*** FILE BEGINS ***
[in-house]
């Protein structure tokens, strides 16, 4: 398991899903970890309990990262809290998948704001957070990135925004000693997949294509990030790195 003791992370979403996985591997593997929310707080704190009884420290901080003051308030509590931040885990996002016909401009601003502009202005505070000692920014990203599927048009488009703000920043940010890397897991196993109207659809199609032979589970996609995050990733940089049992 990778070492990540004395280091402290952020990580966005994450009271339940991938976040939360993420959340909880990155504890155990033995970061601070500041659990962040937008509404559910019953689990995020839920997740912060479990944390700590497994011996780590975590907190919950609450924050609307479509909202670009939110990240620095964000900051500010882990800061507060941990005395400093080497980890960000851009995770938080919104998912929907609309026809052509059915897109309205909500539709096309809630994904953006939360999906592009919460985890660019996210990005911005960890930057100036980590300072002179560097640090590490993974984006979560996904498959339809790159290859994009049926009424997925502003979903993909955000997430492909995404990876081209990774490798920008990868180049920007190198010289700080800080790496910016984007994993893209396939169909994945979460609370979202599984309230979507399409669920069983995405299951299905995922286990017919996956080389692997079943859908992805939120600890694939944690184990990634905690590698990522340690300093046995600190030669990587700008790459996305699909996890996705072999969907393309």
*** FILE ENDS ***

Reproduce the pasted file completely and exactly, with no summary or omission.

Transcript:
[in-house]
């Protein structure tokens, strides 16, 4: 398991899903970890309990990262809290998948704001957070990135925004000693997949294509990030790195 003791992370979403996985591997593997929310707080704190009884420290901080003051308030509590931040885990996002016909401009601003502009202005505070000692920014990203599927048009488009703000920043940010890397897991196993109207659809199609032979589970996609995050990733940089049992 990778070492990540004395280091402290952020990580966005994450009271339940991938976040939360993420959340909880990155504890155990033995970061601070500041659990962040937008509404559910019953689990995020839920997740912060479990944390700590497994011996780590975590907190919950609450924050609307479509909202670009939110990240620095964000900051500010882990800061507060941990005395400093080497980890960000851009995770938080919104998912929907609309026809052509059915897109309205909500539709096309809630994904953006939360999906592009919460985890660019996210990005911005960890930057100036980590300072002179560097640090590490993974984006979560996904498959339809790159290859994009049926009424997925502003979903993909955000997430492909995404990876081209990774490798920008990868180049920007190198010289700080800080790496910016984007994993893209396939169909994945979460609370979202599984309230979507399409669920069983995405299951299905995922286990017919996956080389692997079943859908992805939120600890694939944690184990990634905690590698990522340690300093046995600190030669990587700008790459996305699909996890996705072999969907393309």